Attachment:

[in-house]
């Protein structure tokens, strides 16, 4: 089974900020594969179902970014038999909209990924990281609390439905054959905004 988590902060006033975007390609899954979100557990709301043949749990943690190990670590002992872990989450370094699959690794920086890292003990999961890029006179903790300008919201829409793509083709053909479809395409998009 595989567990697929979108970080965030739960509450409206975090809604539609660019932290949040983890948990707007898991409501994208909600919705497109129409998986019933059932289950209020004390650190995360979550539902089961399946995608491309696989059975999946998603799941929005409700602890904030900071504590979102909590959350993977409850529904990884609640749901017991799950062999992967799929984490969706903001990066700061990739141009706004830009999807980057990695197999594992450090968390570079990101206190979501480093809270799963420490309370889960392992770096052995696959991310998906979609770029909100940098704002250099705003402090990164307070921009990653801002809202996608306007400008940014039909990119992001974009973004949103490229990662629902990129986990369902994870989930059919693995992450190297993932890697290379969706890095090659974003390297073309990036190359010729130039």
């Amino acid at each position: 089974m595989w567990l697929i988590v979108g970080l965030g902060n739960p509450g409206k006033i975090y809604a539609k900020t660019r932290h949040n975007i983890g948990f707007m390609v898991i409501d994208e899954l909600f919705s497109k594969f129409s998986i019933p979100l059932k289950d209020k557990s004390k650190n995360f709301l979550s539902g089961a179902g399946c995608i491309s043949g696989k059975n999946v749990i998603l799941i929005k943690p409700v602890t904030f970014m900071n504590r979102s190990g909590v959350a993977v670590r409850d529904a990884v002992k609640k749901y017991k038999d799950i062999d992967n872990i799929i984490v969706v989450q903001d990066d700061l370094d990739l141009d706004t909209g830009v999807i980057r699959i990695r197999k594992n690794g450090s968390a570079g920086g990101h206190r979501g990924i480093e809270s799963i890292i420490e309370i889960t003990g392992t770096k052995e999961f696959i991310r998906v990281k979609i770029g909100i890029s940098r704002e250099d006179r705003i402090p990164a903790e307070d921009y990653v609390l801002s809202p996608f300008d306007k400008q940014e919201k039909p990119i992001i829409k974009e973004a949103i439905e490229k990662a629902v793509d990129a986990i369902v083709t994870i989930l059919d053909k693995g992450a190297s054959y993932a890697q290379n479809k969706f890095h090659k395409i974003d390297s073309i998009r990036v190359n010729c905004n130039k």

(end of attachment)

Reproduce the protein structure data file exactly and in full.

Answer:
[in-house]
């Protein structure tokens, strides 16, 4: 089974900020594969179902970014038999909209990924990281609390439905054959905004 988590902060006033975007390609899954979100557990709301043949749990943690190990670590002992872990989450370094699959690794920086890292003990999961890029006179903790300008919201829409793509083709053909479809395409998009 595989567990697929979108970080965030739960509450409206975090809604539609660019932290949040983890948990707007898991409501994208909600919705497109129409998986019933059932289950209020004390650190995360979550539902089961399946995608491309696989059975999946998603799941929005409700602890904030900071504590979102909590959350993977409850529904990884609640749901017991799950062999992967799929984490969706903001990066700061990739141009706004830009999807980057990695197999594992450090968390570079990101206190979501480093809270799963420490309370889960392992770096052995696959991310998906979609770029909100940098704002250099705003402090990164307070921009990653801002809202996608306007400008940014039909990119992001974009973004949103490229990662629902990129986990369902994870989930059919693995992450190297993932890697290379969706890095090659974003390297073309990036190359010729130039």
């Amino acid at each position: 089974m595989w567990l697929i988590v979108g970080l965030g902060n739960p509450g409206k006033i975090y809604a539609k900020t660019r932290h949040n975007i983890g948990f707007m390609v898991i409501d994208e899954l909600f919705s497109k594969f129409s998986i019933p979100l059932k289950d209020k557990s004390k650190n995360f709301l979550s539902g089961a179902g399946c995608i491309s043949g696989k059975n999946v749990i998603l799941i929005k943690p409700v602890t904030f970014m900071n504590r979102s190990g909590v959350a993977v670590r409850d529904a990884v002992k609640k749901y017991k038999d799950i062999d992967n872990i799929i984490v969706v989450q903001d990066d700061l370094d990739l141009d706004t909209g830009v999807i980057r699959i990695r197999k594992n690794g450090s968390a570079g920086g990101h206190r979501g990924i480093e809270s799963i890292i420490e309370i889960t003990g392992t770096k052995e999961f696959i991310r998906v990281k979609i770029g909100i890029s940098r704002e250099d006179r705003i402090p990164a903790e307070d921009y990653v609390l801002s809202p996608f300008d306007k400008q940014e919201k039909p990119i992001i829409k974009e973004a949103i439905e490229k990662a629902v793509d990129a986990i369902v083709t994870i989930l059919d053909k693995g992450a190297s054959y993932a890697q290379n479809k969706f890095h090659k395409i974003d390297s073309i998009r990036v190359n010729c905004n130039k």